100% renewable by 2030

Sheep roam seven hectares on the UQ Gatton solar farm

In late 2016, we reported on ATA analysis that showed a 100% renewable grid is feasible and economic in the long-term. Here, Andrew Reddaway follows up to see how we’re progressing towards that goal.

The last year has seen much action in the electricity grid, both announced and commenced. It’s become clear that the electricity grid’s transition is well underway, as coal-fired power stations are being replaced by renewables. However, poor planning and coordination has caused problems such as curtailment of wind generation in SA.

Transition planning needed
As the grid transitions to a high level of renewables, good long-term planning is required. If the grid’s current planning arrangements continue unchanged, decisions and investments will be uncoordinated. They may make sense for the short-term profits of individual companies, but may not lead to a well-designed overall system. The Chief Scientist considered this, and recommended an “integrated grid plan” by the Australian Energy Market Operator (AEMO).

In the current system, generators compete against each other, may close without notice and have a business incentive to conceal their future intentions.

There is no guarantee that new power stations will be built—the system expects that investors will foresee a shortfall, identify a profit and construct the needed infrastructure. To assist investors, AEMO annually produces the Electricity Statement Of Opportunities report attempting to identify future shortfalls. This document only looks ahead 10 years, and doesn’t consider scenarios such as 100% renewables. AEMO also produces a transmission report, which looks ahead 20 years but has a relatively narrow focus on transmission lines and related assets.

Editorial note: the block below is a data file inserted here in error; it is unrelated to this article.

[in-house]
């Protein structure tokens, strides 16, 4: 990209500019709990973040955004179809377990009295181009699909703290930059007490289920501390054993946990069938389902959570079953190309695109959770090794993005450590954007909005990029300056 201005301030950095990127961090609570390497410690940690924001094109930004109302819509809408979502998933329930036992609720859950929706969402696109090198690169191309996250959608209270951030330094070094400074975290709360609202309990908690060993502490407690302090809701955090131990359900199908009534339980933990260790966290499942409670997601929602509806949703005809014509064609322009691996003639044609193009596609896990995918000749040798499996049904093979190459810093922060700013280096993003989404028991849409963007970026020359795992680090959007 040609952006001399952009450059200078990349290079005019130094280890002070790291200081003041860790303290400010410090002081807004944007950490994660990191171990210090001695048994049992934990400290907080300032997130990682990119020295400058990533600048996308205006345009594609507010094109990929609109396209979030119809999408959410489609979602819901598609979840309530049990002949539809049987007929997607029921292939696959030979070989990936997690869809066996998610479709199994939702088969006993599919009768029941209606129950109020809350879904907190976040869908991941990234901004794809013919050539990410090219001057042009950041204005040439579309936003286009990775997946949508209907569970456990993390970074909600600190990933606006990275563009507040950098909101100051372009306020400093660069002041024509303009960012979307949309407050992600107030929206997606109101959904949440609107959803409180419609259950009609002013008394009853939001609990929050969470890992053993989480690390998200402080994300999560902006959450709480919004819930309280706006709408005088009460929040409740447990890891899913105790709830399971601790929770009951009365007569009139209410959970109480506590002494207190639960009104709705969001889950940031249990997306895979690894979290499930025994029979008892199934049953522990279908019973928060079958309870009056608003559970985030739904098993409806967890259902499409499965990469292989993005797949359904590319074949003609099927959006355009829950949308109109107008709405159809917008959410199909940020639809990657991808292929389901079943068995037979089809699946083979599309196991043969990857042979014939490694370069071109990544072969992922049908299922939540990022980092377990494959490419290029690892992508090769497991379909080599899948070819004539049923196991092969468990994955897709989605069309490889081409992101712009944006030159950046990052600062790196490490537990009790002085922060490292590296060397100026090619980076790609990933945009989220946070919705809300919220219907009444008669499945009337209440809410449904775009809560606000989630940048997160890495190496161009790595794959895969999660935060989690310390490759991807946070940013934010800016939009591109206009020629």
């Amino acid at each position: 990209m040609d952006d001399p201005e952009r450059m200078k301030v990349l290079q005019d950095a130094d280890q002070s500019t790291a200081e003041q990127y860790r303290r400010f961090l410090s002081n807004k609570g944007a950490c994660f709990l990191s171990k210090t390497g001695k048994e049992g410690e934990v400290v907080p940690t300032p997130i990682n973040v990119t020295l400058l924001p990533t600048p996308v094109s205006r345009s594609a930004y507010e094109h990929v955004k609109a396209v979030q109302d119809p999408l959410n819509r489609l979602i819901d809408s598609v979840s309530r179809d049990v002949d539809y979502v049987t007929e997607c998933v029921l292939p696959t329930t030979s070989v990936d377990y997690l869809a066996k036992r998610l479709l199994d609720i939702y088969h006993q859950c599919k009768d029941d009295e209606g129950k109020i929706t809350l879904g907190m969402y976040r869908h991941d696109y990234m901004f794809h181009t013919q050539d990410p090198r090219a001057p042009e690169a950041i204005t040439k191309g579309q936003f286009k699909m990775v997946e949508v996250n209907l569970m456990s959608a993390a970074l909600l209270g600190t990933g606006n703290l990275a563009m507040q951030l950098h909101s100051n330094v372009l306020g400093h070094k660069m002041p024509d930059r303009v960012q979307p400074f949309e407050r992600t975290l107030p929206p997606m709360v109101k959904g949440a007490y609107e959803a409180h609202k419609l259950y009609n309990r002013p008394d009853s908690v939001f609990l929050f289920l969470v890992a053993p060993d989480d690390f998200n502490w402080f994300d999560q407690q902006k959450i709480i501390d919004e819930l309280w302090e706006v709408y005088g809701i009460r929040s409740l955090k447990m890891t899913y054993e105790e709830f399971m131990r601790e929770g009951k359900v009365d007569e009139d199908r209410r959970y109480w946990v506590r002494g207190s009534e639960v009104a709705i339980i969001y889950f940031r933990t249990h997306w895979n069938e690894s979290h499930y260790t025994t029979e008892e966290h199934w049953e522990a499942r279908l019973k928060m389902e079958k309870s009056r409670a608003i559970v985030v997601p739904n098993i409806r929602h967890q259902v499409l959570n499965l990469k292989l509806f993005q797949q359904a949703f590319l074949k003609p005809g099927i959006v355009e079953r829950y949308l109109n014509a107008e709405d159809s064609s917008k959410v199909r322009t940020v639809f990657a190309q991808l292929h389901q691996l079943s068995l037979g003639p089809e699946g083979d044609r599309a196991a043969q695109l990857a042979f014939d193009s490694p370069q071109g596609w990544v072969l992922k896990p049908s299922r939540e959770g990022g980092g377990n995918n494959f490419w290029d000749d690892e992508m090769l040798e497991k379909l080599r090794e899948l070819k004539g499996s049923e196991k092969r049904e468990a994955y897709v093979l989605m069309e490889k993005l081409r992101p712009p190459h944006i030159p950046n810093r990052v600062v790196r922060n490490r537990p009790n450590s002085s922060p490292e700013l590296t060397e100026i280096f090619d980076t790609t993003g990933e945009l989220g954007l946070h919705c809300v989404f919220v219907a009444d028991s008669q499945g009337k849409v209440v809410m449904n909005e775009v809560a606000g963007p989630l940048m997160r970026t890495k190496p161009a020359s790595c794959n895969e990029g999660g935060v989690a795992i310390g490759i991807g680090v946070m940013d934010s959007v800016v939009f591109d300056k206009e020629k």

In hindsight this system has a clear flaw. If investors fail to act in time, generating capacity may be insufficient to meet demand. It takes several years to build a new power station, but an old one can be closed very quickly—Hazelwood’s owners provided only five months notice. Individual asset owners have no responsibility for overall system reliability.

This is why interventions in the market have been required in 2017, including the SA government’s Energy Plan.

The current system also relies heavily on clear, long-term government policy to guide investors. Without such policy, investors face the risk that their newly-built asset might have to contend with unexpected new incentives, rules and regulations.

The best plan so far
In the absence of long-range planning by authorities for a high-renewable grid, the best studies have come from universities. In February 2017, the ANU published a clear vision for our future grid. Its researchers found the most economic combination for a fully renewable grid comprises:

  • wind farms (45,000 MW)
  • solar farms (23,000 MW)
  • rooftop solar (17,000 MW)
  • existing hydroelectric and biomass generators (10,800 MW)
  • pumped hydro energy storage
  • extra transmission lines.

Read the full article in ReNew 142 or you can find the paper on which the article is based at www.ata.org.au/news/100-renewable-energy-by-2030.